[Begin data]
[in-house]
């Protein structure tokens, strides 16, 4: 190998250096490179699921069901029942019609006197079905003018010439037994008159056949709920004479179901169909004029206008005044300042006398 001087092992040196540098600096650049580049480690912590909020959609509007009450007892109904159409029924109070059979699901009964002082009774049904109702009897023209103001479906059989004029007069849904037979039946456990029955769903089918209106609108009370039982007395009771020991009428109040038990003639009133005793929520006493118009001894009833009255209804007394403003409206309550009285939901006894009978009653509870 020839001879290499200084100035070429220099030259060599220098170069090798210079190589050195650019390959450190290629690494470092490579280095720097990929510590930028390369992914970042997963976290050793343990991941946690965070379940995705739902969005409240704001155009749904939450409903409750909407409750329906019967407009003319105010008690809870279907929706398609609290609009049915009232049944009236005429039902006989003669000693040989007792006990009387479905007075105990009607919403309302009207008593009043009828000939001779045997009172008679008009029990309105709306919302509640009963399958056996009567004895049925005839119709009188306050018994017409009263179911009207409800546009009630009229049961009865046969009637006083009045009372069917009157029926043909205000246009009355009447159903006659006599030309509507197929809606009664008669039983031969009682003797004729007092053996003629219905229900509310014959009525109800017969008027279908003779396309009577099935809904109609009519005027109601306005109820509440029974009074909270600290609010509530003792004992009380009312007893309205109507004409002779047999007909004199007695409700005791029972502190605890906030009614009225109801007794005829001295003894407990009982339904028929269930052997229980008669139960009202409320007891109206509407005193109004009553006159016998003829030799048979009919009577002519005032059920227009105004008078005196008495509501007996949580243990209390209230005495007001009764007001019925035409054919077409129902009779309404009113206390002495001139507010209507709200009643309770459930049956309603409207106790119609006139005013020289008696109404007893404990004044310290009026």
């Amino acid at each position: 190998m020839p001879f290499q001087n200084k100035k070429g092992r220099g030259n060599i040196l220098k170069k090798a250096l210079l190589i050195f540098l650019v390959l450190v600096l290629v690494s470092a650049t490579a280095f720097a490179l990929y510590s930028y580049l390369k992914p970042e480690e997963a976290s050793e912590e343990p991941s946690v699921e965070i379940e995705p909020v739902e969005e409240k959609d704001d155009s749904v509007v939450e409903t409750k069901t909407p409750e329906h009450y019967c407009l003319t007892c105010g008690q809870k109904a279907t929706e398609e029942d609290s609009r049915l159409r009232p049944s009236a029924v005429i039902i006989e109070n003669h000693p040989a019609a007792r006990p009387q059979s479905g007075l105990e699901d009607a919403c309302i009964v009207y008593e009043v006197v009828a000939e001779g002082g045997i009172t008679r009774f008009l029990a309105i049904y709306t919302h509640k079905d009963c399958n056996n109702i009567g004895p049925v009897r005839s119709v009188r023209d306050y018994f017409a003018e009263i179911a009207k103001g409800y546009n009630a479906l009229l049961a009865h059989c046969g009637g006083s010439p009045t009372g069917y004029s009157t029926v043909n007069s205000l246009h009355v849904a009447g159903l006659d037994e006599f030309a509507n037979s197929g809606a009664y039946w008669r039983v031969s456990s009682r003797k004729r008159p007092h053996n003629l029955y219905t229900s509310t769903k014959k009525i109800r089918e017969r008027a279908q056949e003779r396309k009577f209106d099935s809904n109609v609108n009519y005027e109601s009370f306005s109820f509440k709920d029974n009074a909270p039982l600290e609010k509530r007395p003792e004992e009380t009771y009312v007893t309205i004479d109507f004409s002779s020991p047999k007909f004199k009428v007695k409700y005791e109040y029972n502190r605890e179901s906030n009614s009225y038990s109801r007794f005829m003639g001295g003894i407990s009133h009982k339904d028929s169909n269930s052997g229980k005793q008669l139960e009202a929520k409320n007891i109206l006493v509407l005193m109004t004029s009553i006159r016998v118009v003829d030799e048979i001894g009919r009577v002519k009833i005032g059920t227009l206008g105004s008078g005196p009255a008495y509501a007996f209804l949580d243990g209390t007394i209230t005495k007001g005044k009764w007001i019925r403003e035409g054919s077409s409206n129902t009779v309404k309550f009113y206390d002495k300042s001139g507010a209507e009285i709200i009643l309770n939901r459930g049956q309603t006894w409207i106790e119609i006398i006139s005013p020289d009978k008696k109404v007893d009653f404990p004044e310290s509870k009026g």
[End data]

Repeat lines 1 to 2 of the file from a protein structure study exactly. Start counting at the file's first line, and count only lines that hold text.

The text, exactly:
[in-house]
């Protein structure tokens, strides 16, 4: 190998250096490179699921069901029942019609006197079905003018010439037994008159056949709920004479179901169909004029206008005044300042006398 001087092992040196540098600096650049580049480690912590909020959609509007009450007892109904159409029924109070059979699901009964002082009774049904109702009897023209103001479906059989004029007069849904037979039946456990029955769903089918209106609108009370039982007395009771020991009428109040038990003639009133005793929520006493118009001894009833009255209804007394403003409206309550009285939901006894009978009653509870 020839001879290499200084100035070429220099030259060599220098170069090798210079190589050195650019390959450190290629690494470092490579280095720097990929510590930028390369992914970042997963976290050793343990991941946690965070379940995705739902969005409240704001155009749904939450409903409750909407409750329906019967407009003319105010008690809870279907929706398609609290609009049915009232049944009236005429039902006989003669000693040989007792006990009387479905007075105990009607919403309302009207008593009043009828000939001779045997009172008679008009029990309105709306919302509640009963399958056996009567004895049925005839119709009188306050018994017409009263179911009207409800546009009630009229049961009865046969009637006083009045009372069917009157029926043909205000246009009355009447159903006659006599030309509507197929809606009664008669039983031969009682003797004729007092053996003629219905229900509310014959009525109800017969008027279908003779396309009577099935809904109609009519005027109601306005109820509440029974009074909270600290609010509530003792004992009380009312007893309205109507004409002779047999007909004199007695409700005791029972502190605890906030009614009225109801007794005829001295003894407990009982339904028929269930052997229980008669139960009202409320007891109206509407005193109004009553006159016998003829030799048979009919009577002519005032059920227009105004008078005196008495509501007996949580243990209390209230005495007001009764007001019925035409054919077409129902009779309404009113206390002495001139507010209507709200009643309770459930049956309603409207106790119609006139005013020289008696109404007893404990004044310290009026």